Germany, a leading science nation, excels in research and development (R&D) and has the European Union’s largest innovation system. This comes as no surprise, as the federal government has invested heavily in universities, research institutions and scholarship programmes, thereby attracting outstanding talent from within the country and all around the world. Total government investment in R&D grew by a whopping 60 per cent from 2005 to 2013. Germany has also launched the much-acclaimed “Excellence Initiative”, which resulted in hundreds of high-profile research collaborations and added some 20,000 science jobs. Furthermore, in 2015, Federal Minister of Research and Education Johanna Wanka announced an additional investment of ₹36,500 crore in science from 2018–2028.

Cooperation at an international and European level is an essential cornerstone of innovation and research in Germany. There is a great interest in science and technology in German society, and scientists are highly respected and recognised as an integral part of the country’s identity. What’s Up, Germany? brings you a glimpse of the “land of ideas”.

“Where there
is this higher consciousness there is a capability of science.”

— Ludwig

Alliance of Science Organisations in Germany

This is a union of the country’s most important research organisations. It issues statements on research policy, funding and the structural development of the German research system. Its initiative, “Digital Information”, aims to improve the provision of information in research and teaching, thereby ensuring that scientists and scholars are equipped with information that best suits their needs. The idea is to guarantee the broadest possible access to digital publications and research, thereby strengthening exchange of data for cross-research cooperation.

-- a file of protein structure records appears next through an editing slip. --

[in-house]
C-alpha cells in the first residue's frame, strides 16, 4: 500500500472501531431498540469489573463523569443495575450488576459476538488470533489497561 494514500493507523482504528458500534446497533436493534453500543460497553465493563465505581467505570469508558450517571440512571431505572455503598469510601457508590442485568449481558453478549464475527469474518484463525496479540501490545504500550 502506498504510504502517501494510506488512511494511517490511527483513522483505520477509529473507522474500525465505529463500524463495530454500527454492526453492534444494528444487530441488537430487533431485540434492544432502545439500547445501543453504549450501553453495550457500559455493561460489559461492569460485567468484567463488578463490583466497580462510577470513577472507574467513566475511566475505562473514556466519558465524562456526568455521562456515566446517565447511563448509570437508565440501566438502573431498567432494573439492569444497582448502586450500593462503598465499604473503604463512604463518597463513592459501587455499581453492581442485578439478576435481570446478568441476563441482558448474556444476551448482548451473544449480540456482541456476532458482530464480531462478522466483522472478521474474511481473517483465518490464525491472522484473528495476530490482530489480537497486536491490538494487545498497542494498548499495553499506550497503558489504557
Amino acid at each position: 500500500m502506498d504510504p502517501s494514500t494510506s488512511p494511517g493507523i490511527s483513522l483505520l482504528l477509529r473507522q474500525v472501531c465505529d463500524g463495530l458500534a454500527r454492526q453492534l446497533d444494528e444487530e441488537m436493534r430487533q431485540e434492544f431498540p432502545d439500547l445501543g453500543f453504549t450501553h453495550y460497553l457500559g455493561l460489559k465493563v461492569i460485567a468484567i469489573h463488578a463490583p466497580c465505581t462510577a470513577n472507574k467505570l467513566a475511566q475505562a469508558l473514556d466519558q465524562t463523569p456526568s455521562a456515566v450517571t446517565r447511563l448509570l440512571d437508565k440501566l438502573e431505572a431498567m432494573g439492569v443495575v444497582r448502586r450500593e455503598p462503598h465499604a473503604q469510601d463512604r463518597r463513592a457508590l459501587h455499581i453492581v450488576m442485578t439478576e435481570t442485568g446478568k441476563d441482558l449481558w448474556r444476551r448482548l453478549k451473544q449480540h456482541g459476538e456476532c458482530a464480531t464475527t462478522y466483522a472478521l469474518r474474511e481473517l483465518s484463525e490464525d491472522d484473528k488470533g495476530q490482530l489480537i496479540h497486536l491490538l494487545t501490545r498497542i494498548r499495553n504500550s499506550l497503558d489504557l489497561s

Bringing Great Minds Together

German companies can rely on a strong institutional framework to support their innovation efforts. There are almost 1,000 public-funded research institutions and around 500 networks and clusters. In 2012, Germany’s gross domestic expenditure on research and development (GERD) was roughly ₹5.8 lakh crore. The country offers a wide variety of research locations: universities, universities of applied sciences, non-university institutes, companies, federal and state institutions.

research in germany


There are more than 400 universities which have a close link between learning, teaching and research. These universities operate on the principle “unity of teaching and research” (“Einheit von Lehre und Forschung”). Germany ranks third in the world in knowledge transfer between universities and companies.


Non-university Institutes

Research facilities, such as the renowned Fraunhofer Society, form an integral part of the German research landscape. Institutes like these focus on fluent cooperation between companies, universities and state governments, specialising in areas that need holistic solutions (for example, smart cities).


Small and medium-sized German companies (SMEs)—often global market leaders in niche products or services—and international players such as Siemens, BMW and Krupp, enjoy the benefits of participatory research. Combined, they contribute two-thirds of all R&D funding in the country, placing Germany among the top three countries when it comes to corporate R&D spending.

Clusters & Networks

Stronger together! In certain fields and regions, industrial and academic institutions work hand in hand, pooling their research and development activities in networks and clusters. This ensures increased access to knowledge and technologies.